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General miscellany.


Parking, User Interface Design and Random Acts of Kindness

There is a car park in mid west Wales where I park fairly regularly.  I was sitting in the car next to a recently upgraded ticket machine.  The scene was like an sketch from a candid camera show.  This car park is used mainly by local people so they come prepared with the right money.  People would approach the machine with their money in an outstretched hand and pause a couple of meters from the machine, their jaws would drop in bewilderment and then they would take one of the following actions -

  • return to their car and drive off
  • crouch down in front of the machine and try to work it out
  • stare at the machine for several minutes, look around for help then return to their car and drive off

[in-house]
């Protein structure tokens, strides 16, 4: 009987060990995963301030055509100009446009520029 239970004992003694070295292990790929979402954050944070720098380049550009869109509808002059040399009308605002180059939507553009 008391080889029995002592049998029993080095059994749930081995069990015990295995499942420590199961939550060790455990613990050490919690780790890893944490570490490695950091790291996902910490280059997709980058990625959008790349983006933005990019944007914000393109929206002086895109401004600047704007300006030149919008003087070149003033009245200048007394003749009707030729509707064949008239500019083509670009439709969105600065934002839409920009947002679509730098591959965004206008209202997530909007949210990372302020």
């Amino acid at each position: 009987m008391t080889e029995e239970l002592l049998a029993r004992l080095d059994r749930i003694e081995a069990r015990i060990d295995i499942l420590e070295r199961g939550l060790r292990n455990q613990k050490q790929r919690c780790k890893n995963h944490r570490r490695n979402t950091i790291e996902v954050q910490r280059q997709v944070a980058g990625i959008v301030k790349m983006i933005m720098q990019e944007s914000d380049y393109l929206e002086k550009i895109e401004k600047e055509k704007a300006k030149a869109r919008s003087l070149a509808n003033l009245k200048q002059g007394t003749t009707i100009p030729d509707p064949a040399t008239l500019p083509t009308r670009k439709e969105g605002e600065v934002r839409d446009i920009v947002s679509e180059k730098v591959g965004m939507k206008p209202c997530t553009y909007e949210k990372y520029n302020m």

• punch buttons at random

This is the machine in question:


The central bank of 37 buttons has the digits 0 through 9 followed by the alphabet listed A through Z with a delete key at the bottom of the second column.  There are additional silver, green and yellow buttons above this bank that do not have labels.

The text on the left of the machine tells you how to use the machine including what the unlabelled green and yellow keys are for.  This is a bilingual area and yellow key is quite important since it changes language.

The shiny buttons catch the sun and dazzle the user.  They also protrude which means that for a tall user the button text is obscured.  As a user interface design, this must be among the worst example out there.

However, I think there are more important points that this machine highlights.  The purpose of this machine is to enforce parking rule 1:


“Parking tickets are not transferable”.  Imagine if McDonalds instituted a similar rule – food is not transferable.  You can’t eat all your fries and give them to your kid.  The manager walks over to you and tells you that you and your child are to be prosecuted for stealing a meal.  I’m not clear under what moral principle that the use of the parking bay that I have purchased is confiscated.